Disputes within a PPP project emerge for many reasons. There are often deeper underlying reasons for why disagreements arise in the first place and why they can escalate into a dispute. Some of these relate to the inherent complexities associated with PPPs:

  • PPP contracts are long-term and unexpected circumstances are likely to arise at times

  • PPP projects tend to be complex in their scope with multiple stakeholders involved

  • Contract documents are complex and subject to interpretation (particularly given multiple interfaces between different parties and potential contradictions between a large number of different but interrelated project documents)

Other underlying reasons for why disagreements arise in PPPs are detailed throughout this chapter. These include a lack of understanding of the PPP contract and/or the performance monitoring requirements of a PPP; poor relationship management; ambiguous contract drafting; and weak underlying project economics.

Dispute resolution mechanisms

Many PPP contracts contain pre-agreed dispute resolution mechanisms for the resolution of any disputes that may arise out of the PPP contract. Such mechanisms are aimed at encouraging a less formal resolution of disputes at a relatively early stage before relationships deteriorate and before a significant amount of time and cost is spent in formal court proceedings or arbitration.

Typical dispute resolution mechanisms can include informal meetings of senior executives, mediation, the use of a panel of senior representatives, external dispute resolution boards and finally court proceedings or arbitration. In general terms, parties should seek to address any disputes starting with the least formal mechanism and then stepping up through each level to the final, most formal stage. For example, a disagreement not resolved by a meeting of senior executives, might then proceed to mediation and then finally to court or arbitration.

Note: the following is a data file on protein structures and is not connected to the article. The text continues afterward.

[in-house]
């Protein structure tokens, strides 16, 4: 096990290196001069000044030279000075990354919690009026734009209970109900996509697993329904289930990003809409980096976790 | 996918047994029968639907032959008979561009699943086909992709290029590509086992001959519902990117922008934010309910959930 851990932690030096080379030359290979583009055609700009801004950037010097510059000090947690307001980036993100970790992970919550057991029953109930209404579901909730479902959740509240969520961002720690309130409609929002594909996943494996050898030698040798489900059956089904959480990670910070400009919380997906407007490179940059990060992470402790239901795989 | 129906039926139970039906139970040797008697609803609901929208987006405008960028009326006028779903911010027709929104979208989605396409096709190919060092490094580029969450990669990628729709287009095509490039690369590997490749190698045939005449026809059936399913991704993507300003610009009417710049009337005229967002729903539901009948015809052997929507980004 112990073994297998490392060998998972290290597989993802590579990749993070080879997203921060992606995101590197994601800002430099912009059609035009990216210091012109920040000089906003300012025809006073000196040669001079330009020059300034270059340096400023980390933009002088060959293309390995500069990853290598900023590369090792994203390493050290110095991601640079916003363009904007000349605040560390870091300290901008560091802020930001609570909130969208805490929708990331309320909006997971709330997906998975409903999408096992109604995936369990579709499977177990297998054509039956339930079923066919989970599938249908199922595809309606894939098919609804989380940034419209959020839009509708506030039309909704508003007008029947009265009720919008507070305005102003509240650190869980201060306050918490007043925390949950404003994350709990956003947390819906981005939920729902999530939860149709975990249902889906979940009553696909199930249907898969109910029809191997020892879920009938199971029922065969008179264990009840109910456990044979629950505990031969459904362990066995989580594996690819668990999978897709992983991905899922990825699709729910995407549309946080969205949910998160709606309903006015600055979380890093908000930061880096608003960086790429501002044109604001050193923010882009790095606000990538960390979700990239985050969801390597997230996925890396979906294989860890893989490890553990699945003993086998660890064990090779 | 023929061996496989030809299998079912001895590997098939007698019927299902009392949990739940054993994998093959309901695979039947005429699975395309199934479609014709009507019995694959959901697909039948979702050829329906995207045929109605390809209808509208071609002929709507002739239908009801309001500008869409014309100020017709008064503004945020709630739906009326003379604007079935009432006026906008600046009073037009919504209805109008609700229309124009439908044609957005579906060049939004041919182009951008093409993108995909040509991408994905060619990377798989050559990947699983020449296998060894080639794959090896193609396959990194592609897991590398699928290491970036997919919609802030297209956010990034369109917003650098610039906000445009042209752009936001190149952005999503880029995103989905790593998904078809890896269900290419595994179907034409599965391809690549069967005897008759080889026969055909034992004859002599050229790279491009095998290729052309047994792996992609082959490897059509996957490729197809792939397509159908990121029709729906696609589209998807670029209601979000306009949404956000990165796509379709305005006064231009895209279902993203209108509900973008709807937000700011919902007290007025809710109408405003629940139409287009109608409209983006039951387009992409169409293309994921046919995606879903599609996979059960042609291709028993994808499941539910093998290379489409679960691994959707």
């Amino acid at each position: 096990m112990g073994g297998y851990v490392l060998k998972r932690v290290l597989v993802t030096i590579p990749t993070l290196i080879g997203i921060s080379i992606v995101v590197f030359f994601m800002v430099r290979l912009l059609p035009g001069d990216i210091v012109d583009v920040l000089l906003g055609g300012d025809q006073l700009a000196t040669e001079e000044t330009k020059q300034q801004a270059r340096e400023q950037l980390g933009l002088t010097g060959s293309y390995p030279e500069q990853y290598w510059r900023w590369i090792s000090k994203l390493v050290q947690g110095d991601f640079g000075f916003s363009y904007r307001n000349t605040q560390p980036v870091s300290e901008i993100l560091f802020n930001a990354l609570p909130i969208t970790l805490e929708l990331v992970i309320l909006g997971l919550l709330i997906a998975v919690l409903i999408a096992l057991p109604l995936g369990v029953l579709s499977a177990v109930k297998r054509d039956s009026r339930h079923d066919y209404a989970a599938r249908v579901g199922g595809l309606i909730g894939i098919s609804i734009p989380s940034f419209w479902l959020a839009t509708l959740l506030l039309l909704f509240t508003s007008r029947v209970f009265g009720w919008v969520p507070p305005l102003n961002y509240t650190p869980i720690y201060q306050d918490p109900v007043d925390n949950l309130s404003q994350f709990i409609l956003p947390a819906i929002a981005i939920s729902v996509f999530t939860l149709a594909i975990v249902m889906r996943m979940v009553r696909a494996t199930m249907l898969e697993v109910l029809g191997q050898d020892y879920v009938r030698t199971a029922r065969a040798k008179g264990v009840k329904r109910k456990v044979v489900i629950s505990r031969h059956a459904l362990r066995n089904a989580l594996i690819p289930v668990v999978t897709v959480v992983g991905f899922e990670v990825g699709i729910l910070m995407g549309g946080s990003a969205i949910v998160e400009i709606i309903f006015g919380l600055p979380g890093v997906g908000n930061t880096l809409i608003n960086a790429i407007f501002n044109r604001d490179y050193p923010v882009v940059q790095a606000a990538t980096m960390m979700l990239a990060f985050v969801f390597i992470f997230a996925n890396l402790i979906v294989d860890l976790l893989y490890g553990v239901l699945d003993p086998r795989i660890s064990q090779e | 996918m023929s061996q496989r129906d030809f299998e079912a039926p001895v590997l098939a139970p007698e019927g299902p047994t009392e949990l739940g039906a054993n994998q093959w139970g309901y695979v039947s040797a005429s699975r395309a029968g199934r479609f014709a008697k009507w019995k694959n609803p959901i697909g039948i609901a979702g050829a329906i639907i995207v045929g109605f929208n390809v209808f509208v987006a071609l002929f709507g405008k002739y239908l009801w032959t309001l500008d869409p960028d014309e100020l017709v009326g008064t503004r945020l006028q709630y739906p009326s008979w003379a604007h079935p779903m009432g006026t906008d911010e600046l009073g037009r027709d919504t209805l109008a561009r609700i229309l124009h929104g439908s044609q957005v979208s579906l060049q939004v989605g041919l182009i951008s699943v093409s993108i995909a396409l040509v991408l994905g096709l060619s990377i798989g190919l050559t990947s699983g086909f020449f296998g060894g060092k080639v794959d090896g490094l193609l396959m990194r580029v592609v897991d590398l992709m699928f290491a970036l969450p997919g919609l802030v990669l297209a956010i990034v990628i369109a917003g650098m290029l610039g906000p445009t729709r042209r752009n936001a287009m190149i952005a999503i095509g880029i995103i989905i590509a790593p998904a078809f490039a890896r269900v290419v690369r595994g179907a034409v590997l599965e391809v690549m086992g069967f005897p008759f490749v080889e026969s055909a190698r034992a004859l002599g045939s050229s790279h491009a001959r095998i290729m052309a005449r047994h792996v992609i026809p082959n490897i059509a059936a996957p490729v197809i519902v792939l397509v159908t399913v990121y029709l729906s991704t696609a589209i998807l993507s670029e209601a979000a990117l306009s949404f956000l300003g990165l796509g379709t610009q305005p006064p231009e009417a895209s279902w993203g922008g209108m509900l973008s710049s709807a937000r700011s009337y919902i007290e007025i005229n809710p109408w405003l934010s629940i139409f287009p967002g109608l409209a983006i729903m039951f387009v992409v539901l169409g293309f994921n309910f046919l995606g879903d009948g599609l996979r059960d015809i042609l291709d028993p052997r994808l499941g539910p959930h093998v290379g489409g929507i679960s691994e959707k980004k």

Typical dispute resolution mechanisms also include time limits. Time limits incentivise the parties to progress disputes and help reduce the risk of wasting time and costs if disputes drag out. For example, a time limit might be a response deadline by which parties are required to respond to a notification of an escalation of dispute. Time limits also include the time period for which a certain dispute resolution mechanism must run before it can be escalated to the next level. It is important that the Procuring Authority follows these timeframes or agrees specific timeframes with the Project Company in cases where more subjective language such as ‘within a reasonable period’ is used in the PPP contract.

The parties should agree that they are free to seek urgent (including injunctive) relief through court proceedings or arbitration without having to go through the full dispute resolution mechanism if either party is dissatisfied with the outcome.

The relevant dispute resolution mechanisms available will also depend on what is permitted under the applicable laws. For example, a local law may require that all disputes relating to a PPP contract need to be referred to the local courts and will not permit arbitration.

The majority of projects investigated in the study had defined dispute resolution mechanisms (78 projects out of 115 for which data was available, i.e. 68%). The 2017 version of the World Bank’s Guidance on PPP Contractual Provisions [1] provides further helpful commentary and example wording for typical dispute resolution mechanisms. 

[1] Guidance on PPP Contractual Provisions, 2017 Edition. Available at http://ppp.worldbank.org/public-private-partnership/library/guidance-on-ppp-contractual-provisions-2017-edition